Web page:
From their heartland the Franks gradually conquered most of Roman Gaul north of the Loire valley and east of Visigothic Aquitaine. At first they helped defend the border as allies; for example, when a major invasion of mostly East Germanic tribes crossed the Rhine 406, the Franks fought against these invaders. The major thrust of the invasion passed south of the Loire river. (In the region of Paris, Roman control persisted until 486, i.e. a decade after the fall of the emperors of Ravenna, in part due to alliances with the Franks.)
The reigns of earlier Frankish chieftains — Pharamond (about 419 until about 427) and Chlodio (about 427 until about 447) — seem to owe more to myth than fact, and their relationship to the Merovingian line remains uncertain.
Gregory mentions Chlodio as the first king who started the conquest of Gaul by taking Camaracum (today’s Cambrai) and expanding the border down to the Somme. This probably took some time; Sidonius relates that Aetius surprised the Franks and drove them back (probably around 431). This period marks the beginning of a situation that would endure for many centuries: the Germanic Franks became rulers over an increasing number of Gallo-Roman subjects.
In 451 Aetius called upon his Germanic allies on Roman soil to help fight off an invasion by the Huns. The Salian Franks answered the call, the Ripuarians fought on both sides as some of them lived outside the Empire. At this time Merovech reigned as king of the Franks. Gregory’s (oral) sources tentatively identify Merovech as a possible son of Chlodio.
Clovis the Merovingian Clovis engaged in a campaign of consolidating the various Frankish kingdoms in Gaul and the Rhineland, which included defeating Syagrius in 486. This victory ended Roman control in the Paris region.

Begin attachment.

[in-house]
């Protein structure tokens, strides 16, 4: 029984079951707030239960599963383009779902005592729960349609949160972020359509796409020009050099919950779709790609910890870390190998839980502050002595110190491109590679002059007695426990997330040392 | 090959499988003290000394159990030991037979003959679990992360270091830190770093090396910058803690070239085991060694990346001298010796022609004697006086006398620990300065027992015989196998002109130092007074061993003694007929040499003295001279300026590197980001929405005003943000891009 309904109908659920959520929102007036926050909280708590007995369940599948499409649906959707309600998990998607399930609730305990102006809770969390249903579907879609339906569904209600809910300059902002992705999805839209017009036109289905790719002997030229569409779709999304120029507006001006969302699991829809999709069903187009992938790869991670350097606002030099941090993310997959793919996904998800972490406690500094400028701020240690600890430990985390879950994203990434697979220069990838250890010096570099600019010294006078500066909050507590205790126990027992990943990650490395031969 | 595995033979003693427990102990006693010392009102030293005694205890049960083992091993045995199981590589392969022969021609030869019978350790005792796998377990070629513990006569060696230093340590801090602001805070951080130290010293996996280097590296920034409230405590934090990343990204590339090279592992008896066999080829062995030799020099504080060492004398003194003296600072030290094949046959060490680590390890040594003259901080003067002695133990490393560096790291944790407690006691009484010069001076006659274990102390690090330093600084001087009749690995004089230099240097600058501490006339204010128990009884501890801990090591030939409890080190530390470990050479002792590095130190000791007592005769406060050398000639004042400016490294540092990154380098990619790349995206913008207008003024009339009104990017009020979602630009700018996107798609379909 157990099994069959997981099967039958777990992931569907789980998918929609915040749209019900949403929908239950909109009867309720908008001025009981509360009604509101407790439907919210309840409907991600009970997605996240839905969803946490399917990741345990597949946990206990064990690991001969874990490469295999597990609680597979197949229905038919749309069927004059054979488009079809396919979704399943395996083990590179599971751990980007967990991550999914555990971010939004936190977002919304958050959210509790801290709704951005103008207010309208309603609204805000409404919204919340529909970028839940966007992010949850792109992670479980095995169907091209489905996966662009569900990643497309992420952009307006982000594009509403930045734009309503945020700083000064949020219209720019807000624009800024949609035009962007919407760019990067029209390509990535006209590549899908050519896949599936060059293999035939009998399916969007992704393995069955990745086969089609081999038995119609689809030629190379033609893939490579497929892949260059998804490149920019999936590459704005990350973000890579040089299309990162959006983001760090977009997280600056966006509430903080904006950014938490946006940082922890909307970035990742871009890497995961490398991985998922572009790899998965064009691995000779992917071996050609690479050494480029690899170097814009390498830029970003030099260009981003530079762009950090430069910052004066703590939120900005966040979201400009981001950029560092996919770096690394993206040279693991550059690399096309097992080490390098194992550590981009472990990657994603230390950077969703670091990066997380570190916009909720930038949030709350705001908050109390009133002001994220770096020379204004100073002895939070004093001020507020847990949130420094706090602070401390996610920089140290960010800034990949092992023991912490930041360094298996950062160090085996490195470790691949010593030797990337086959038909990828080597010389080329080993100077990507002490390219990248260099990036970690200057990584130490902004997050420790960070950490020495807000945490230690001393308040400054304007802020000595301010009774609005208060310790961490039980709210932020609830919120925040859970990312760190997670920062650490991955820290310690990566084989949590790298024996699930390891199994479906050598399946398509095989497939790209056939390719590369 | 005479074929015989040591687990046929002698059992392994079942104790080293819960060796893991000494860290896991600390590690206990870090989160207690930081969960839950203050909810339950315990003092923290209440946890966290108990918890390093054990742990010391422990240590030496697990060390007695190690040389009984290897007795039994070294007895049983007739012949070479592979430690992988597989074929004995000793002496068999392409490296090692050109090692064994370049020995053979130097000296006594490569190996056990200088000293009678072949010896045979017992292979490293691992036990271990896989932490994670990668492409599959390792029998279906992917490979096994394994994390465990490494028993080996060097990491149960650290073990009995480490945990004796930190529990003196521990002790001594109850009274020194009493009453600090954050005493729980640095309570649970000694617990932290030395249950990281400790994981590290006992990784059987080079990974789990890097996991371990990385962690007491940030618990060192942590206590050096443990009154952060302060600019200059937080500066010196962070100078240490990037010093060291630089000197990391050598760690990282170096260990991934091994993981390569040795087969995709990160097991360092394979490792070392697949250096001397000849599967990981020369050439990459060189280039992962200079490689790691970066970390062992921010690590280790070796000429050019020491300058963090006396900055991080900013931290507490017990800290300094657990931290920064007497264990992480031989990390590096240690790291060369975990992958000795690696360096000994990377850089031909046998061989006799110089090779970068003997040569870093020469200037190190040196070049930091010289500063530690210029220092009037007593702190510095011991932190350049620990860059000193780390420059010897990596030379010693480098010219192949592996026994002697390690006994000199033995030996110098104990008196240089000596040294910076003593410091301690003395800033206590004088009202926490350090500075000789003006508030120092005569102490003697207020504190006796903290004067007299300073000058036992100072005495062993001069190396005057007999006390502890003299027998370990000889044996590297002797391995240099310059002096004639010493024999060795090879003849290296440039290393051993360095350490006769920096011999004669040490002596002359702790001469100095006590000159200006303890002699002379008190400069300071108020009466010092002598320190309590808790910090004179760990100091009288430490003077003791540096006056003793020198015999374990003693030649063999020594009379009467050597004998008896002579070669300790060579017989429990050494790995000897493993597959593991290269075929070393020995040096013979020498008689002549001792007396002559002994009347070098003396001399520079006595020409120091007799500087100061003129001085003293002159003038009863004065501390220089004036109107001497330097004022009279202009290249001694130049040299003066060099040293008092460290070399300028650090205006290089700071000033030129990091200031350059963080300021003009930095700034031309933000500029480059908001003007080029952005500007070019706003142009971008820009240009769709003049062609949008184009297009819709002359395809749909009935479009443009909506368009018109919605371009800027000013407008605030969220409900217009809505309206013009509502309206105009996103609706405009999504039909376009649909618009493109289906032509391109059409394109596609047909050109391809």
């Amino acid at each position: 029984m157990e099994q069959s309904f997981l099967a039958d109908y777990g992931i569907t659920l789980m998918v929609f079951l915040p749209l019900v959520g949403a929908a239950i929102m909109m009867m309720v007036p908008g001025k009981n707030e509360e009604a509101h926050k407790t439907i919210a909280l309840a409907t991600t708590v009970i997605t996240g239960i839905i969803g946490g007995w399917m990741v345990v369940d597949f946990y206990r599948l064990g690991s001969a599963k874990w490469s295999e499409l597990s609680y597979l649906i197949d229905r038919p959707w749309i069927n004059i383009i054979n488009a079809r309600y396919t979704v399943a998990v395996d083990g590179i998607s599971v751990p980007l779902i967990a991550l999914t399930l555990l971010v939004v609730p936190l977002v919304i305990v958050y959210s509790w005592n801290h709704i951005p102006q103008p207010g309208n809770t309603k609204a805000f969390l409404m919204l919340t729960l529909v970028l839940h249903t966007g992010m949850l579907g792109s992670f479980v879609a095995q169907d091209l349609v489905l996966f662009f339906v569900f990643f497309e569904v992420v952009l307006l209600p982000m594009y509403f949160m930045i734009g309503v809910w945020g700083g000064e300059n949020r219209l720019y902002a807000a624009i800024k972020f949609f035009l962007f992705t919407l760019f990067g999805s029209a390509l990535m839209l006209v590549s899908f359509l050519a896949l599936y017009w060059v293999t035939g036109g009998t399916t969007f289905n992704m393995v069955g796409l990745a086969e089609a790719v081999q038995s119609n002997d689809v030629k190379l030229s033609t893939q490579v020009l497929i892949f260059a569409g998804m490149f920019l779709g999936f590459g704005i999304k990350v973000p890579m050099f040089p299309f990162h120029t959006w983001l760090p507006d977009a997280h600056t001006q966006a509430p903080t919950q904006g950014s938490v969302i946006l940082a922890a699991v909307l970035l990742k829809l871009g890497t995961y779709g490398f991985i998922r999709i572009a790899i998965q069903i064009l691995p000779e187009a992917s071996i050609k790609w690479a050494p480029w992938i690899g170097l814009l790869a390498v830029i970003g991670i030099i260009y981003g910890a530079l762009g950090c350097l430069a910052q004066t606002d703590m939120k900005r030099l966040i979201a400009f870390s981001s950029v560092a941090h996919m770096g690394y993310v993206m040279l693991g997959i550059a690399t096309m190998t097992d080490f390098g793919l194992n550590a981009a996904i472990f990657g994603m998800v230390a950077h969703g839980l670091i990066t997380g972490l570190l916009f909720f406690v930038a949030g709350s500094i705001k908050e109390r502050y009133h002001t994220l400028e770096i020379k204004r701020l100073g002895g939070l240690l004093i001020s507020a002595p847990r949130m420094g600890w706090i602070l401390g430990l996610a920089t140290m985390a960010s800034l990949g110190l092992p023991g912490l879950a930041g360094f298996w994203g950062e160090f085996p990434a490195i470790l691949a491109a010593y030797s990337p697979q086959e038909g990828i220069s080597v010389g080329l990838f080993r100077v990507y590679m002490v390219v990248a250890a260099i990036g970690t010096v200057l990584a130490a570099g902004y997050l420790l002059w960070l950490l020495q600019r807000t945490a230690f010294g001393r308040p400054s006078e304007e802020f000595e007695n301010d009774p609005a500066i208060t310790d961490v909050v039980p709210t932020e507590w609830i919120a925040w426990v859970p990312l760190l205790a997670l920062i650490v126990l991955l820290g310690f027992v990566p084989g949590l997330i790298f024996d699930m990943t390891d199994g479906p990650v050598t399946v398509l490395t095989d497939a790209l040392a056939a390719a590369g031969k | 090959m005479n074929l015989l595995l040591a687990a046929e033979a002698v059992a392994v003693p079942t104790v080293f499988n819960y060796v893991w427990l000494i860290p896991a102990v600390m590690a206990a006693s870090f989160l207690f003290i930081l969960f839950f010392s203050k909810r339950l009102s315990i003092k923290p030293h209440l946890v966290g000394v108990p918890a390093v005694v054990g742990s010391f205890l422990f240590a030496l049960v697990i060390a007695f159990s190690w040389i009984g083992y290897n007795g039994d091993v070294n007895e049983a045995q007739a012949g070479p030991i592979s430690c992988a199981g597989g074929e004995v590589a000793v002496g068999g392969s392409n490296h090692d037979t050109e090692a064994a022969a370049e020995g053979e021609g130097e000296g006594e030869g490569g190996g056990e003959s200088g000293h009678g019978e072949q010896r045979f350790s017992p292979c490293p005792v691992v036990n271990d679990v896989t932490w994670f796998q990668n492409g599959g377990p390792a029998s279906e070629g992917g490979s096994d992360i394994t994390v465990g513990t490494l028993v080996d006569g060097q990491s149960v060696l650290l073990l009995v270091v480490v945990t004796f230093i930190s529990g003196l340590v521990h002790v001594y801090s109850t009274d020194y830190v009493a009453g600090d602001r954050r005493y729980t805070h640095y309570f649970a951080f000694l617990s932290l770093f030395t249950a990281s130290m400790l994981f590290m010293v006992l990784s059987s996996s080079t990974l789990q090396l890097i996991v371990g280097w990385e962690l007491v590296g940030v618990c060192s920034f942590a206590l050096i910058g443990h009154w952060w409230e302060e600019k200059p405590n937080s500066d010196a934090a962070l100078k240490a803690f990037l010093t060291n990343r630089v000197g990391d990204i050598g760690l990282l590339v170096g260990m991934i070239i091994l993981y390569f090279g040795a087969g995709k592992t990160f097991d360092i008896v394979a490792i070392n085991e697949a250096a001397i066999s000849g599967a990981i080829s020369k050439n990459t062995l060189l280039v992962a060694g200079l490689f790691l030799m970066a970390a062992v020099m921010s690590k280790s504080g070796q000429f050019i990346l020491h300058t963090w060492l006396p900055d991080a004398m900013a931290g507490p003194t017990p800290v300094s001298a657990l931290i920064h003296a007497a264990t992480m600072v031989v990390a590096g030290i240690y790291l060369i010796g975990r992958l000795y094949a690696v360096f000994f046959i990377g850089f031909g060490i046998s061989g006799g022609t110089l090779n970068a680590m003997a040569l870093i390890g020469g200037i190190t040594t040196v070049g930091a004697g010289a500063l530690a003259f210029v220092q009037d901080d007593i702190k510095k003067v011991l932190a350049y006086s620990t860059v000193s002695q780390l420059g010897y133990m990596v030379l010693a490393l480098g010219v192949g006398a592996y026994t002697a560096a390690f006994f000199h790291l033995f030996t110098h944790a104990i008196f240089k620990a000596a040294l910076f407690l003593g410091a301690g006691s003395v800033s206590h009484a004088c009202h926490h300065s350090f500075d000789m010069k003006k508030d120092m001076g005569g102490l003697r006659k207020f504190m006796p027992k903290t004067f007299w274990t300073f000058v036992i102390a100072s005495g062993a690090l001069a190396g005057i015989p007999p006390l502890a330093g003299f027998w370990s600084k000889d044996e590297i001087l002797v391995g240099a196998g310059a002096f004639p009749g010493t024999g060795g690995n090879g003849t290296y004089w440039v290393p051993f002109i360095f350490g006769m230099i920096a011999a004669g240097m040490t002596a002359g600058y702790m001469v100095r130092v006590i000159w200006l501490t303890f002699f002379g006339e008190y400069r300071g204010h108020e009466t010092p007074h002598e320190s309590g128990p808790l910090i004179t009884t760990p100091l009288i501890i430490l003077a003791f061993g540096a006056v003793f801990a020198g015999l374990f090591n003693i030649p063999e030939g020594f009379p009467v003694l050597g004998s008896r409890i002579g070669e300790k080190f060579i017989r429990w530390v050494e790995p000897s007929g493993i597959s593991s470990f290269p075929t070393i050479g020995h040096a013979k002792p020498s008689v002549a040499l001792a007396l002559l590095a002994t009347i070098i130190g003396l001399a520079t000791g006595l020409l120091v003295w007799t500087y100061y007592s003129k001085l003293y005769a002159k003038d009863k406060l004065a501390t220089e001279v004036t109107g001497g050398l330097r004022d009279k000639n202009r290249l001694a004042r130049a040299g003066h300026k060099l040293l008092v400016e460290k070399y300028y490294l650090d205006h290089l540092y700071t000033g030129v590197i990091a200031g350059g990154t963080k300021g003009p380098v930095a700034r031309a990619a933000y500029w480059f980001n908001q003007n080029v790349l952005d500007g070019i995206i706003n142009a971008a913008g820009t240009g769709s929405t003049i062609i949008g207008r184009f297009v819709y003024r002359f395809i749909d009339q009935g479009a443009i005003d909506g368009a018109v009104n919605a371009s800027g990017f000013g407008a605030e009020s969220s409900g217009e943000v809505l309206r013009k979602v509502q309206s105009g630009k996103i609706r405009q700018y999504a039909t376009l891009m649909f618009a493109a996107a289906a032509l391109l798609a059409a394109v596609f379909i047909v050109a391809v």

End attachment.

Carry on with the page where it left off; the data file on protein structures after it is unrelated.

In the Battle of Vouillé (507), Clovis, with the help of Burgundy, defeated the Visigoths, expanding his realm eastwards up to the Pyrenees mountains.
The conversion of Clovis to Roman Christianity, after his marriage to the Catholic Burgundian princess Clothilde in 493, may have helped to increase his standing in the eyes of the Pope and the other orthodox Christian rulers. Clovis’ conversion signalled the conversion of the rest of the Franks. Because they were able to worship with their Catholic neighbors, the newly-Christianized Franks found much easier acceptance from the local Gallo-Roman population than did the Arian Visigoths, Vandals or Burgundians. The Merovingians thus built what eventually proved the most stable of the successor-kingdoms in the west.
Stability, however, did not feature day-to-day in the Merovingian era. While casual violence existed to a degree in late Roman times, the introduction of the Germanic practice of the blood-feud to obtain personal justice led to a perception of increased lawlessness. Disruptions to trade occurred, and civic life became increasingly difficult, which led to an increasingly localized and fragmented society based on self-sufficient villas. Literacy practically disappeared outside of churches and monasteries.
The Merovingian chieftains adhered to the Germanic practice of dividing their lands among their sons, and the frequent division, reunification and redivision of territories often resulted in murder and warfare within the leading families. So on Clovis’s death in 511, his four sons divided his realm between themselves, and over the next two centuries his descendants shared the kingship.
The Frankish area expanded further under Clovis’ sons, eventually covering most of present-day France, but including areas east of the Rhine river as well, such as Alamannia (today’s southwestern Germany) and Thuringia (from 531). Saxony, however, remained outside the Frankish realm until conquered by Charlemagne centuries later.